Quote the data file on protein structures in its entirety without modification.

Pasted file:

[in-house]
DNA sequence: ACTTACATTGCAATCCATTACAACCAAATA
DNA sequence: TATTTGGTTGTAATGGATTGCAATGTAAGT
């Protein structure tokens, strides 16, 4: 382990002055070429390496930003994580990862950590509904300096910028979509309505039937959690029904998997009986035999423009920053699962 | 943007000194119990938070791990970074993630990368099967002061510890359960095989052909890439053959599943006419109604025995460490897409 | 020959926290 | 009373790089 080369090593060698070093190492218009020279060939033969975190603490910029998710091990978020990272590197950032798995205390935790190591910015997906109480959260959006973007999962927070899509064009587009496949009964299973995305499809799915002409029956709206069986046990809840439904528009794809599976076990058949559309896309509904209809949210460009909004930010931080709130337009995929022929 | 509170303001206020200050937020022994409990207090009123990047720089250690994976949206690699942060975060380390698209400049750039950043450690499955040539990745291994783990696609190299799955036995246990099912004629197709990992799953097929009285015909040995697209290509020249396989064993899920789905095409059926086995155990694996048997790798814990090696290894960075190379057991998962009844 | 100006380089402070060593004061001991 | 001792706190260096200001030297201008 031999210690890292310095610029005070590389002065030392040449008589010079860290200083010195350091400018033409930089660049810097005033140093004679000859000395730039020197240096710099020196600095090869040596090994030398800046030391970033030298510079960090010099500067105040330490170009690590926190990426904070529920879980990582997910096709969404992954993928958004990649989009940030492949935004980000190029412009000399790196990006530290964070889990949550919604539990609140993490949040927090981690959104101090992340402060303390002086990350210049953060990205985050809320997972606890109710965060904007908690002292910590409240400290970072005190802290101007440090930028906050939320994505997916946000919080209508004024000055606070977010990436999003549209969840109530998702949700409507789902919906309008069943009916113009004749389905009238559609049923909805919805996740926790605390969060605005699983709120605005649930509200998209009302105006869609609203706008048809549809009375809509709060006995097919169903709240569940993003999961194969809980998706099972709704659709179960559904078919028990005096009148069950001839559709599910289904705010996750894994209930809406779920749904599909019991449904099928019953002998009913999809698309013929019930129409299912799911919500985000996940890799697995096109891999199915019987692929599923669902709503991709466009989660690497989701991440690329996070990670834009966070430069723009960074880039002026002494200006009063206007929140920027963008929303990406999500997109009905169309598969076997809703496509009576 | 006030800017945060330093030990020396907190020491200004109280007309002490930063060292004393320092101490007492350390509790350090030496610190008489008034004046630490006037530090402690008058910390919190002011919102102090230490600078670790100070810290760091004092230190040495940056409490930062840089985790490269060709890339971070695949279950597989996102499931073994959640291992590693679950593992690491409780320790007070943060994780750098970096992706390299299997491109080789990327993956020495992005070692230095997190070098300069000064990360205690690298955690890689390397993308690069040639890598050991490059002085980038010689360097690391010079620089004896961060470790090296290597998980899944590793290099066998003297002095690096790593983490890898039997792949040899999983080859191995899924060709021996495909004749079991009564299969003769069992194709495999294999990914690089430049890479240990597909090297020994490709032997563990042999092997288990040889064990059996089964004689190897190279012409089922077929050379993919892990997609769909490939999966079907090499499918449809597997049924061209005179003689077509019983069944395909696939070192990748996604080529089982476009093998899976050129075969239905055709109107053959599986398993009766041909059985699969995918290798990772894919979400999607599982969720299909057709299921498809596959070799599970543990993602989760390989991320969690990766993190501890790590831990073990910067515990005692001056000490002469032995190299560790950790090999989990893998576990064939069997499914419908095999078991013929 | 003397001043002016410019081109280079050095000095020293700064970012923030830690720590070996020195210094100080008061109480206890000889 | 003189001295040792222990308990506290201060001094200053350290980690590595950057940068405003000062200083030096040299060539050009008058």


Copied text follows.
[in-house]
DNA sequence: ACTTACATTGCAATCCATTACAACCAAATA
DNA sequence: TATTTGGTTGTAATGGATTGCAATGTAAGT
């Protein structure tokens, strides 16, 4: 382990002055070429390496930003994580990862950590509904300096910028979509309505039937959690029904998997009986035999423009920053699962 | 943007000194119990938070791990970074993630990368099967002061510890359960095989052909890439053959599943006419109604025995460490897409 | 020959926290 | 009373790089 080369090593060698070093190492218009020279060939033969975190603490910029998710091990978020990272590197950032798995205390935790190591910015997906109480959260959006973007999962927070899509064009587009496949009964299973995305499809799915002409029956709206069986046990809840439904528009794809599976076990058949559309896309509904209809949210460009909004930010931080709130337009995929022929 | 509170303001206020200050937020022994409990207090009123990047720089250690994976949206690699942060975060380390698209400049750039950043450690499955040539990745291994783990696609190299799955036995246990099912004629197709990992799953097929009285015909040995697209290509020249396989064993899920789905095409059926086995155990694996048997790798814990090696290894960075190379057991998962009844 | 100006380089402070060593004061001991 | 001792706190260096200001030297201008 031999210690890292310095610029005070590389002065030392040449008589010079860290200083010195350091400018033409930089660049810097005033140093004679000859000395730039020197240096710099020196600095090869040596090994030398800046030391970033030298510079960090010099500067105040330490170009690590926190990426904070529920879980990582997910096709969404992954993928958004990649989009940030492949935004980000190029412009000399790196990006530290964070889990949550919604539990609140993490949040927090981690959104101090992340402060303390002086990350210049953060990205985050809320997972606890109710965060904007908690002292910590409240400290970072005190802290101007440090930028906050939320994505997916946000919080209508004024000055606070977010990436999003549209969840109530998702949700409507789902919906309008069943009916113009004749389905009238559609049923909805919805996740926790605390969060605005699983709120605005649930509200998209009302105006869609609203706008048809549809009375809509709060006995097919169903709240569940993003999961194969809980998706099972709704659709179960559904078919028990005096009148069950001839559709599910289904705010996750894994209930809406779920749904599909019991449904099928019953002998009913999809698309013929019930129409299912799911919500985000996940890799697995096109891999199915019987692929599923669902709503991709466009989660690497989701991440690329996070990670834009966070430069723009960074880039002026002494200006009063206007929140920027963008929303990406999500997109009905169309598969076997809703496509009576 | 006030800017945060330093030990020396907190020491200004109280007309002490930063060292004393320092101490007492350390509790350090030496610190008489008034004046630490006037530090402690008058910390919190002011919102102090230490600078670790100070810290760091004092230190040495940056409490930062840089985790490269060709890339971070695949279950597989996102499931073994959640291992590693679950593992690491409780320790007070943060994780750098970096992706390299299997491109080789990327993956020495992005070692230095997190070098300069000064990360205690690298955690890689390397993308690069040639890598050991490059002085980038010689360097690391010079620089004896961060470790090296290597998980899944590793290099066998003297002095690096790593983490890898039997792949040899999983080859191995899924060709021996495909004749079991009564299969003769069992194709495999294999990914690089430049890479240990597909090297020994490709032997563990042999092997288990040889064990059996089964004689190897190279012409089922077929050379993919892990997609769909490939999966079907090499499918449809597997049924061209005179003689077509019983069944395909696939070192990748996604080529089982476009093998899976050129075969239905055709109107053959599986398993009766041909059985699969995918290798990772894919979400999607599982969720299909057709299921498809596959070799599970543990993602989760390989991320969690990766993190501890790590831990073990910067515990005692001056000490002469032995190299560790950790090999989990893998576990064939069997499914419908095999078991013929 | 003397001043002016410019081109280079050095000095020293700064970012923030830690720590070996020195210094100080008061109480206890000889 | 003189001295040792222990308990506290201060001094200053350290980690590595950057940068405003000062200083030096040299060539050009008058």